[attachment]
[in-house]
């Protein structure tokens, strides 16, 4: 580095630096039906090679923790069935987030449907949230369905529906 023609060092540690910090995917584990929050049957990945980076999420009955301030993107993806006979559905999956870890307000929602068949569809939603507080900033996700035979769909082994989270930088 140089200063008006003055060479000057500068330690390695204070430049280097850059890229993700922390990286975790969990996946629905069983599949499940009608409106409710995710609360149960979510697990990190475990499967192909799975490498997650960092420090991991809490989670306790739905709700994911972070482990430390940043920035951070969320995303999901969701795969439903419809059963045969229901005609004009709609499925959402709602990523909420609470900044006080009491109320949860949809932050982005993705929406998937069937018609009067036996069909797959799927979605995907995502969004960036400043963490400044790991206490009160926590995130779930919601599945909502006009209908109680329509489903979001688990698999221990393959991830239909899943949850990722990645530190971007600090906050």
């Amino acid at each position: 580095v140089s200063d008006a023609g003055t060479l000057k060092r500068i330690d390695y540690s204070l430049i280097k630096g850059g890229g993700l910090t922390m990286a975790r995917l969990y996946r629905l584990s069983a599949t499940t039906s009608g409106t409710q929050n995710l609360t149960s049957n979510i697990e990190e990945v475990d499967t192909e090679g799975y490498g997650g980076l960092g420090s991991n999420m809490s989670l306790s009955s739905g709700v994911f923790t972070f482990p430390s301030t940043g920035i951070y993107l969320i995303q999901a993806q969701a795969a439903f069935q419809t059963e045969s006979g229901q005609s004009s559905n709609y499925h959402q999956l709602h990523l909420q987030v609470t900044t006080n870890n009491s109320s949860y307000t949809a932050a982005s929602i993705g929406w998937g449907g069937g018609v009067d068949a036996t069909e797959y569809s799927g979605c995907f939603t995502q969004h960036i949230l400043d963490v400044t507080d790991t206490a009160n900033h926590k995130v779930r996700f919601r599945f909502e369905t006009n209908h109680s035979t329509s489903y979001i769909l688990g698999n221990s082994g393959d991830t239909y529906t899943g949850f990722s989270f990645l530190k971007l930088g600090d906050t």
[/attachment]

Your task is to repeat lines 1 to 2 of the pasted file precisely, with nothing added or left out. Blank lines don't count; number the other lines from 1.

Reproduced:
[in-house]
């Protein structure tokens, strides 16, 4: 580095630096039906090679923790069935987030449907949230369905529906 023609060092540690910090995917584990929050049957990945980076999420009955301030993107993806006979559905999956870890307000929602068949569809939603507080900033996700035979769909082994989270930088 140089200063008006003055060479000057500068330690390695204070430049280097850059890229993700922390990286975790969990996946629905069983599949499940009608409106409710995710609360149960979510697990990190475990499967192909799975490498997650960092420090991991809490989670306790739905709700994911972070482990430390940043920035951070969320995303999901969701795969439903419809059963045969229901005609004009709609499925959402709602990523909420609470900044006080009491109320949860949809932050982005993705929406998937069937018609009067036996069909797959799927979605995907995502969004960036400043963490400044790991206490009160926590995130779930919601599945909502006009209908109680329509489903979001688990698999221990393959991830239909899943949850990722990645530190971007600090906050």